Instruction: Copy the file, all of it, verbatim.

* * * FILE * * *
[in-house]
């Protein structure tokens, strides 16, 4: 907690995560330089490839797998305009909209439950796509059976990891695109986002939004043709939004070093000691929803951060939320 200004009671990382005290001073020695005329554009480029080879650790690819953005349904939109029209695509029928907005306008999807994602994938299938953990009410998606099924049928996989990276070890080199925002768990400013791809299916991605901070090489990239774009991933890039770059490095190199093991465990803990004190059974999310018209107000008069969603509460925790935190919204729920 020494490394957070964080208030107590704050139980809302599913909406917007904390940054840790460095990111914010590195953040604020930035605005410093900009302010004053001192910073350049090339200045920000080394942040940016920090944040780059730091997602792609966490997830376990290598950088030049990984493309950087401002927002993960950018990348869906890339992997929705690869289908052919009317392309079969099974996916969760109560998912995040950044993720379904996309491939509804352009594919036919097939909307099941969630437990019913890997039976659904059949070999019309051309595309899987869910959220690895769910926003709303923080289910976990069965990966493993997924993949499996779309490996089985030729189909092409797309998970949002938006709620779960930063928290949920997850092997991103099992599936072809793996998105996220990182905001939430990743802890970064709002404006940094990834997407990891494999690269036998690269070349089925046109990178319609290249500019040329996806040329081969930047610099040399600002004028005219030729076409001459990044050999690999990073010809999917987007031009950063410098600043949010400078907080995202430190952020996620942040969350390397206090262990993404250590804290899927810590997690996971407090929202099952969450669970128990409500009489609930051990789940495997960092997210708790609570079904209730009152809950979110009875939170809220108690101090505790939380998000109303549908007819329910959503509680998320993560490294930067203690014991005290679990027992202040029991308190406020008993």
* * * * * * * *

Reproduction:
[in-house]
């Protein structure tokens, strides 16, 4: 907690995560330089490839797998305009909209439950796509059976990891695109986002939004043709939004070093000691929803951060939320 200004009671990382005290001073020695005329554009480029080879650790690819953005349904939109029209695509029928907005306008999807994602994938299938953990009410998606099924049928996989990276070890080199925002768990400013791809299916991605901070090489990239774009991933890039770059490095190199093991465990803990004190059974999310018209107000008069969603509460925790935190919204729920 020494490394957070964080208030107590704050139980809302599913909406917007904390940054840790460095990111914010590195953040604020930035605005410093900009302010004053001192910073350049090339200045920000080394942040940016920090944040780059730091997602792609966490997830376990290598950088030049990984493309950087401002927002993960950018990348869906890339992997929705690869289908052919009317392309079969099974996916969760109560998912995040950044993720379904996309491939509804352009594919036919097939909307099941969630437990019913890997039976659904059949070999019309051309595309899987869910959220690895769910926003709303923080289910976990069965990966493993997924993949499996779309490996089985030729189909092409797309998970949002938006709620779960930063928290949920997850092997991103099992599936072809793996998105996220990182905001939430990743802890970064709002404006940094990834997407990891494999690269036998690269070349089925046109990178319609290249500019040329996806040329081969930047610099040399600002004028005219030729076409001459990044050999690999990073010809999917987007031009950063410098600043949010400078907080995202430190952020996620942040969350390397206090262990993404250590804290899927810590997690996971407090929202099952969450669970128990409500009489609930051990789940495997960092997210708790609570079904209730009152809950979110009875939170809220108690101090505790939380998000109303549908007819329910959503509680998320993560490294930067203690014991005290679990027992202040029991308190406020008993």